Timothy Beal describes many aspects of religion in contemporary America that are typically ignored in other books on the subject, including religion in popular culture and counter-cultural groups; the growing phenomenon of "hybrid" religious identities, both individual and collective; the expanding numbers of new religious movements, or NRMs, in America; and interesting examples of "outsider religion," such as Paradise Gardens in Georgia and the People Love People House of God in Ohio. He also offers an engaging overview of the history of religion in America, from Native American traditions to the present day. Beal sees three major forces shaping the present and future of religion in America: first, unprecedented religious diversity, which will continue to grow in the decades to come; second, the information revolution and the emergence of a new network society; and third, the rise of consumer culture. Taken together, these forces offer the potential to create a new American pluralism that would enrich society in unimaginable ways, but they also threaten the great ideal of e pluribus unum.
With visual aids that help readers navigate America's diverse religious landscape, this informative, thoughtful, and provocative book is a must-read in the emerging public conversation concerning religion in America.
About the Series: Combining authority with wit, accessibility, and style, Very Short Introductions offer an introduction to some of life's most interesting topics. Written by experts for the newcomer, they demonstrate the finest contemporary thinking about the central problems and issues in hundreds of key topics, from philosophy to Freud, quantum theory to Islam.
From Adelaide in "Guys and Dolls" to Nina in "In the Heights" and Elphaba in "Wicked," female characters in Broadway musicals have belted and crooned their way into the American psyche. In this lively book, Stacy Wolf illuminates the women of American musical theatre - performers, creators, and characters -- from the start of the cold war to the present day, creating a new, feminist history of the genre. Moving from decade to decade, Wolf first highlights the assumptions that circulated about gender and sexuality at the time. She then looks at the leading musicals to stress the key aspects of the plays as they relate to women, and often finds overlooked moments of empowerment for female audience members. The musicals discussed here are among the most beloved in the canon--"West Side Story," "Cabaret," "A Chorus Line," "Phantom of the Opera," and many others--with special emphasis on the blockbuster "Wicked." Along the way, Wolf demonstrates how the musical since the mid-1940s has actually been dominated by women--women onstage, women in the wings, and women offstage as spectators and fans.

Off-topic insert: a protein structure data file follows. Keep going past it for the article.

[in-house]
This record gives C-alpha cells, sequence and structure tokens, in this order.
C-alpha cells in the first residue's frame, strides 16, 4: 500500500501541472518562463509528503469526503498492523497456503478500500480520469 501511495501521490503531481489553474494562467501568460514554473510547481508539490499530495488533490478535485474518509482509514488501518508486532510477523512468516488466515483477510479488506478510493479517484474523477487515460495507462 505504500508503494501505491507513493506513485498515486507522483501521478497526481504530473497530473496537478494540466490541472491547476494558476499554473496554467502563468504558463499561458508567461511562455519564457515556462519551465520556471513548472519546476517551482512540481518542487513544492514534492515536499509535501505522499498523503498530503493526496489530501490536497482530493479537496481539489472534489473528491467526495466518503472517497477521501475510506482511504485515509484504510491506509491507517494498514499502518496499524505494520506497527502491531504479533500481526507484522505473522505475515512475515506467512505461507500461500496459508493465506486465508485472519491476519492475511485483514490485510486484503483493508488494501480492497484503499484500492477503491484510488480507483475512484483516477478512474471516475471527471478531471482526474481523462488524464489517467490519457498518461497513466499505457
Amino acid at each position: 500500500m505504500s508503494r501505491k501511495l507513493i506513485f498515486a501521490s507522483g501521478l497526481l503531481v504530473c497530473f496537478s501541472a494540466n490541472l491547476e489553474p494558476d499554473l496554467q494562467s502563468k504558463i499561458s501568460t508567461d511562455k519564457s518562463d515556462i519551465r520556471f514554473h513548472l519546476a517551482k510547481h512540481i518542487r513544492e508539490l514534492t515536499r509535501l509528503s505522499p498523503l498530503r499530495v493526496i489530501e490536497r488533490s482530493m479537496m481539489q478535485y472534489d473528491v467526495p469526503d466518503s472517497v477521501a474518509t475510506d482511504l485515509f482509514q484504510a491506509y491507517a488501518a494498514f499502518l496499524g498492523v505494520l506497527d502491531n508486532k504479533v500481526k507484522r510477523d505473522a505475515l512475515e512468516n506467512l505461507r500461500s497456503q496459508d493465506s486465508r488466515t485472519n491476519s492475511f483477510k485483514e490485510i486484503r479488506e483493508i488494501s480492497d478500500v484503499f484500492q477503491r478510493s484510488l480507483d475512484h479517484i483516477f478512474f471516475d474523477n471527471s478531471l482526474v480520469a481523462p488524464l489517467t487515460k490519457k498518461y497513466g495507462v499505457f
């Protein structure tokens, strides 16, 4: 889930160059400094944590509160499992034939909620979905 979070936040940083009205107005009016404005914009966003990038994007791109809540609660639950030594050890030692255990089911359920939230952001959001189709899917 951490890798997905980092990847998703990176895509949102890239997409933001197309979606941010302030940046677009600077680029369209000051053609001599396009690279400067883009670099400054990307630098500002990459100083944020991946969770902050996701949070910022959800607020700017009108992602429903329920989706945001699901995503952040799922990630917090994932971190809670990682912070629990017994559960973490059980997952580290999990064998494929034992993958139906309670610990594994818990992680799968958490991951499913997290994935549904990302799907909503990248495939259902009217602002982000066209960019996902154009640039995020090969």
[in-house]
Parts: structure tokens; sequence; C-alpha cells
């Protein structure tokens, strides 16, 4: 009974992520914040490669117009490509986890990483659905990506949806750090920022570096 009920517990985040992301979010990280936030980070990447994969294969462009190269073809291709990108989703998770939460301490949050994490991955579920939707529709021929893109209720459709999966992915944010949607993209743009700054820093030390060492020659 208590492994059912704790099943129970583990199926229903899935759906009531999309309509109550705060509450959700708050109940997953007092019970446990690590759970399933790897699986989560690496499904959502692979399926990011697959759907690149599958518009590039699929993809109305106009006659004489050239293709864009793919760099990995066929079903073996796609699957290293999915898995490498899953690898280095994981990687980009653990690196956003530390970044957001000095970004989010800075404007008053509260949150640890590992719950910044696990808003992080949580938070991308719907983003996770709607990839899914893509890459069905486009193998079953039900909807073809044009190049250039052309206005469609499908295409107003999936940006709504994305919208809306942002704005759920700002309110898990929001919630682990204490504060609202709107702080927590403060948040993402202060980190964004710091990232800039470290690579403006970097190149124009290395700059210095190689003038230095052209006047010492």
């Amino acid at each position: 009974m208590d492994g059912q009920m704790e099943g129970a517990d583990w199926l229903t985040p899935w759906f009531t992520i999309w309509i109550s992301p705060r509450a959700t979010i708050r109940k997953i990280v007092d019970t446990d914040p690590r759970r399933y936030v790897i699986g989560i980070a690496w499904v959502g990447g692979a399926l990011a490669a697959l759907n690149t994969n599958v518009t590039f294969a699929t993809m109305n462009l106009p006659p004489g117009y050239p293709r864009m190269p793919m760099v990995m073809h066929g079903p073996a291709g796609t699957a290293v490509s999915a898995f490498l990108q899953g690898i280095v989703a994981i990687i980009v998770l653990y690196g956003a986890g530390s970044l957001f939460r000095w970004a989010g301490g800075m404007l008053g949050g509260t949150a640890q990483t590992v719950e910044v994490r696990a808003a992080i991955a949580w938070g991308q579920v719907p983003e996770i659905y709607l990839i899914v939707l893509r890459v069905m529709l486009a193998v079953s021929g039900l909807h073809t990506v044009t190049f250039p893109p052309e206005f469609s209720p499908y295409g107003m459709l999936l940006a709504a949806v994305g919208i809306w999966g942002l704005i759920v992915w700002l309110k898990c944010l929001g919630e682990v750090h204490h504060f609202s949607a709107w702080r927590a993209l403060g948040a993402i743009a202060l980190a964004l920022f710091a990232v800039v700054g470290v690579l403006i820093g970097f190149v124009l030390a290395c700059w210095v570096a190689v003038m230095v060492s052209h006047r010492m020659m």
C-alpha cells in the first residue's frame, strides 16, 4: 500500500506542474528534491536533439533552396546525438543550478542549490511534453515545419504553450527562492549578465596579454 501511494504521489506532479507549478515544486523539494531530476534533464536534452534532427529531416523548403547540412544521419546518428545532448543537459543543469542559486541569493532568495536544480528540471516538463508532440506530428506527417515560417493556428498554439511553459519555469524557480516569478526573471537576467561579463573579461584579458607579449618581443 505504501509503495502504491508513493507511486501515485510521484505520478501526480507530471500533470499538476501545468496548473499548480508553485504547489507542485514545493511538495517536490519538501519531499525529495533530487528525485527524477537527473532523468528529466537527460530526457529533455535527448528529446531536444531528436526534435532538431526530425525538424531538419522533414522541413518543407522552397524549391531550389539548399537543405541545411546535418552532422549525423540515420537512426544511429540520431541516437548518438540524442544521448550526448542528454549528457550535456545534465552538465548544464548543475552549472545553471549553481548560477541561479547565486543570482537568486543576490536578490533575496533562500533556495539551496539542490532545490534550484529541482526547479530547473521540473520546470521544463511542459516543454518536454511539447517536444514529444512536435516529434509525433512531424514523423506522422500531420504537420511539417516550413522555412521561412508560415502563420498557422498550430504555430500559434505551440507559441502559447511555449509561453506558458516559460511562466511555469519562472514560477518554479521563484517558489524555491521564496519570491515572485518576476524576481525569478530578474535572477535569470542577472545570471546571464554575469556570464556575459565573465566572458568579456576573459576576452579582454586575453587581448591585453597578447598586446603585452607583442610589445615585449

The purpose of this text is to provide an overview of basic business principles and how they can be used to enhance the stability and fiscal responsibility of neuropsychological practice. The principles discussed are are defined and information is provided to guide practical application of the concepts. The book is designed to benefit professionals at varying levels of practice regardless of their work setting, but focuses primarily on the issues related to neuropsychological practice.
Graduate school catalogs and training program brochures reveal a broad array of educational opportunities designed to prepare future professionals for independent practice in neuropsychology. However, little is offered to prepare neuropsychologists for the business realities that await them in the workplace. The expectation that they will simply see patients and do quality clinical work is often in conflict with institutional goals of making money so that the doors can remain open. The result can be a cataclysmic "crash" when altruistic ideals meet capitalistic needs. The concepts of "cash is king" and "no margin, no mission" are foreign to most neuropsychologists until our own fiscal bottom line is affected.
The Business of Neuropsychology also contains an overview of business "basics," such as budget and fiscal tracking, strategies for communicating with stakeholders in the business, front and back office flow and processes, billing, coding, marketing, referral relationship development, and staff growth and development.
The Business of Neuropsychology is part of the Oxford AACN Workshop series.